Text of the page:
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Secular humanist, freethinker, progressive, and bibliophile.

Robin Williams and the Tragedy of the Comedian

The recent death of  iconic actor and comedian Robin Williams has understandably lead to much shock and sadness, especially in light of the fact that he had committed suicide. Needless to say, there are no shortage of eulogies and reflections related to his legacy, accomplishments, and characters — what one would expect when such a titanic and beloved personality departs so suddenly — as well as…

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Hope, in reality, is the worst of all evils, because it prolongs the torments of man.

Friedrich Nietzsche

Tonight I’m feeling very lonely, in that terrifying existential sense.

Something tells me I’ll be fine tomorrow. But it still worries me, as it’s been sometime since I’ve felt this way. 

Something to keep in mind. 

Something to keep in mind. 

The Trauma of Being Alive

Trauma is not just the result of major disasters. It does not happen to only some people. An undercurrent of trauma runs through ordinary life, shot through as it is with the poignancy of impermanence. I like to say that if we are not suffering from post-traumatic stress disorder, we are suffering from pre-traumatic stress disorder. There is no way to be alive without being conscious of the potential for disaster. One way or another, death (and its cousins: old age, illness, accidents, separation and loss) hangs over all of us. Nobody is immune. Our world is unstable and unpredictable, and operates, to a great degree and despite incredible scientific advancement, outside our ability to control it.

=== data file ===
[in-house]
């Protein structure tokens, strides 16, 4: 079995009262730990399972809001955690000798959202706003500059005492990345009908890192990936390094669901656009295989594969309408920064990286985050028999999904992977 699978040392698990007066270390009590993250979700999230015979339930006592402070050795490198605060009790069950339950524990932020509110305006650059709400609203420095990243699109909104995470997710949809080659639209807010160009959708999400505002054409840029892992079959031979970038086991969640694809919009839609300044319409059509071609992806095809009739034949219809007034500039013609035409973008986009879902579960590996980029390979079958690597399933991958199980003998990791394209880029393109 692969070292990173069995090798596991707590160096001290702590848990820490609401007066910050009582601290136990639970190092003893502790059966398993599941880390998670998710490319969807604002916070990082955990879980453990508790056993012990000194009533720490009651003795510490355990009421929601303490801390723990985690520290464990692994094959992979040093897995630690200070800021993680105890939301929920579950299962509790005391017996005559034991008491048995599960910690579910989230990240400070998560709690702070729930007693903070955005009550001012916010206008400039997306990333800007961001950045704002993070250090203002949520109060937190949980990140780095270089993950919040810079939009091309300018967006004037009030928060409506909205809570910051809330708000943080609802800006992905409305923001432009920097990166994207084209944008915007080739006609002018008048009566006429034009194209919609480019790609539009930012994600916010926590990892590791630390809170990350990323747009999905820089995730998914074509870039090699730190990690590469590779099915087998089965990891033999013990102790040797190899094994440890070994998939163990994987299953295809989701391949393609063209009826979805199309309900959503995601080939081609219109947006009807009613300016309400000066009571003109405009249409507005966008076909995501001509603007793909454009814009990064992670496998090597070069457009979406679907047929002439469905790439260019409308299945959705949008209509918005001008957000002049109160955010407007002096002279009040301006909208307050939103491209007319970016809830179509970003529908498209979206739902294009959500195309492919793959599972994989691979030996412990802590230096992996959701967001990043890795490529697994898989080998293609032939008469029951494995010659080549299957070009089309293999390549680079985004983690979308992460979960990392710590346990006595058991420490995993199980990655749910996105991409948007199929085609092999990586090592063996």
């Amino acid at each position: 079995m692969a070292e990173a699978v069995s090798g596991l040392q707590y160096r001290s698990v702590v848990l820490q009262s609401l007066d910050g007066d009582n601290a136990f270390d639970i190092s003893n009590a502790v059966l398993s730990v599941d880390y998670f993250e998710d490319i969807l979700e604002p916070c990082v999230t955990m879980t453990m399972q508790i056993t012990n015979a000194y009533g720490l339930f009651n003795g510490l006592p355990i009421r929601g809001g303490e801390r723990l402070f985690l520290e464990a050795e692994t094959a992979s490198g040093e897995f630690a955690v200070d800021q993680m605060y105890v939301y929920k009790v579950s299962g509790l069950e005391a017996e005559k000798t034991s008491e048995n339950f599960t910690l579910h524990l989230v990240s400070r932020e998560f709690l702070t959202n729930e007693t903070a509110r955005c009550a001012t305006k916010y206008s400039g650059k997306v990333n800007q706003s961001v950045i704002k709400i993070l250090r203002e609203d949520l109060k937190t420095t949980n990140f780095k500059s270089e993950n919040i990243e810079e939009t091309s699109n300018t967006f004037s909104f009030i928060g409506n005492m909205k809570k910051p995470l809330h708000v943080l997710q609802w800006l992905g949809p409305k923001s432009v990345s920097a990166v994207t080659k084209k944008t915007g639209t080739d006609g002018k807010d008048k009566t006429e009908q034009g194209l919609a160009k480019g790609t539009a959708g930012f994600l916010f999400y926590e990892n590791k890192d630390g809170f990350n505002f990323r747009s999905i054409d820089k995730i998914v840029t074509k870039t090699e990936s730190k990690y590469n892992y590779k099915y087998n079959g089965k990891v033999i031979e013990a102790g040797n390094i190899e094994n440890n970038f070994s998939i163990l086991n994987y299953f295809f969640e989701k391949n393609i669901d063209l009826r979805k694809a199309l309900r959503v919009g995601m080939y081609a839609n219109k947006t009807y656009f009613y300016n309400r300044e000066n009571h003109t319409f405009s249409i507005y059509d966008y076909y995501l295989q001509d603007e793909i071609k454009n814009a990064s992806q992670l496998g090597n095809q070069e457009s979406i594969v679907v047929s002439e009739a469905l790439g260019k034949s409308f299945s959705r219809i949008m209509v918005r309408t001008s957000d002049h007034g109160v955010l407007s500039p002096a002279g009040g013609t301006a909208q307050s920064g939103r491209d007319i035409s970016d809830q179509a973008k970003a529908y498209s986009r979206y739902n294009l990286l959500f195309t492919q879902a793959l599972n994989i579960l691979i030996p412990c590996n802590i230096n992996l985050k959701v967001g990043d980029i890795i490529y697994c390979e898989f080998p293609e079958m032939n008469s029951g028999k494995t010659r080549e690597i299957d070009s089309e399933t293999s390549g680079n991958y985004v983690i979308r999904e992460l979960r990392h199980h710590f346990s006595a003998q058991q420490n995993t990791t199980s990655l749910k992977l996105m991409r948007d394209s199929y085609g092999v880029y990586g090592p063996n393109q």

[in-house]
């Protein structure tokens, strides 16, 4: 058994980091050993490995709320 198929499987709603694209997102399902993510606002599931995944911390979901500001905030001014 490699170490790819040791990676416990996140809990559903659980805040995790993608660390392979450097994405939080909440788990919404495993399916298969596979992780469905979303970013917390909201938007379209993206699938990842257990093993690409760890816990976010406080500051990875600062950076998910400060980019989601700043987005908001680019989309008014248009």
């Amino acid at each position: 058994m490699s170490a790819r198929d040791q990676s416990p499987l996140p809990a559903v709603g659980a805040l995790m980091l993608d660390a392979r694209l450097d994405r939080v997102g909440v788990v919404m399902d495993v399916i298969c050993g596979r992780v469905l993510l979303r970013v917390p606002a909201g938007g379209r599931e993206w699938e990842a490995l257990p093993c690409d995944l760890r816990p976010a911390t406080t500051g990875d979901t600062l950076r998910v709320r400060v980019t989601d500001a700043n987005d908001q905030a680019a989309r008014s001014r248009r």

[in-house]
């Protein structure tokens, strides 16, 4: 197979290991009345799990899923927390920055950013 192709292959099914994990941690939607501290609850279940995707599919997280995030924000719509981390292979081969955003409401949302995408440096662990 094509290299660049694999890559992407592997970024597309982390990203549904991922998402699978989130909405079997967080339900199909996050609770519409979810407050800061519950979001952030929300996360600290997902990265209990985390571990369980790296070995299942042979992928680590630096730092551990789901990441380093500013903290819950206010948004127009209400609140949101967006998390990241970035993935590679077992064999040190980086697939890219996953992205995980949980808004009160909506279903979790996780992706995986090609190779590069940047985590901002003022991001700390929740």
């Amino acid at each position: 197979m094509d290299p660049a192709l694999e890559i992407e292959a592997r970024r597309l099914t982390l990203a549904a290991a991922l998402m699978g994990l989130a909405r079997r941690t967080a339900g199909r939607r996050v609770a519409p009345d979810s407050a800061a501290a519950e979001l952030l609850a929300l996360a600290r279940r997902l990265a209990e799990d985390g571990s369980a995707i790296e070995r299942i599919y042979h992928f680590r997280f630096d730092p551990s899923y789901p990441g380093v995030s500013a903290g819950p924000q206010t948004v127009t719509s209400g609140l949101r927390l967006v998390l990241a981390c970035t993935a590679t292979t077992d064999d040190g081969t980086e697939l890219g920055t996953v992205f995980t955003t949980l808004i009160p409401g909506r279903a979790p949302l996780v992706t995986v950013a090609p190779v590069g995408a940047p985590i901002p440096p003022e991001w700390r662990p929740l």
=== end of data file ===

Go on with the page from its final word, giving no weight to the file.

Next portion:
1 year ago- 5

Scientists discover the molecule responsible for causing feelings of depression

1 year ago- 7

Sometimes, one of the best ways to cheer yourself up is to make someone else happy. When another human being thrives, it becomes contagious. Even watching my garden grow or my pets flourish puts me at ease. For all our flaws and moral shortcomings, our species is still an inherently nurturing and social one. It’s very difficult to prosper in a negative social or physical environment. It’s been universally observed for centuries that happiness is strongest when it is shared.

Just as many girls can be immensely harmed by the impossible cultural demands to be pretty, slim princesses, so too are many boys immensely harmed by exhortations to never cry, toughen up and be a man. Please, let our children be children.

The so-called ‘psychotically depressed’ person who tries to kill herself doesn’t do so out of quote ‘hopelessness’ or any abstract conviction that life’s assets and debits do not square. And surely not because death seems suddenly appealing. The person in whom Its invisible agony reaches a certain unendurable level will kill herself the same way a trapped person will eventually jump from the window of a burning high-rise. Make no mistake about people who leap from burning windows. Their terror of falling from a great height is still just as great as it would be for you or me standing speculatively at the same window just checking out the view; i.e. the fear of falling remains a constant. The variable here is the other terror, the fire’s flames: when the flames get close enough, falling to death becomes the slightly less terrible of two terrors. It’s not desiring the fall; it’s terror of the flames. And yet nobody down on the sidewalk, looking up and yelling ‘Don’t!’ and ‘Hang on!’, can understand the jump. Not really. You’d have to have personally been trapped and felt flames to really understand a terror way beyond falling.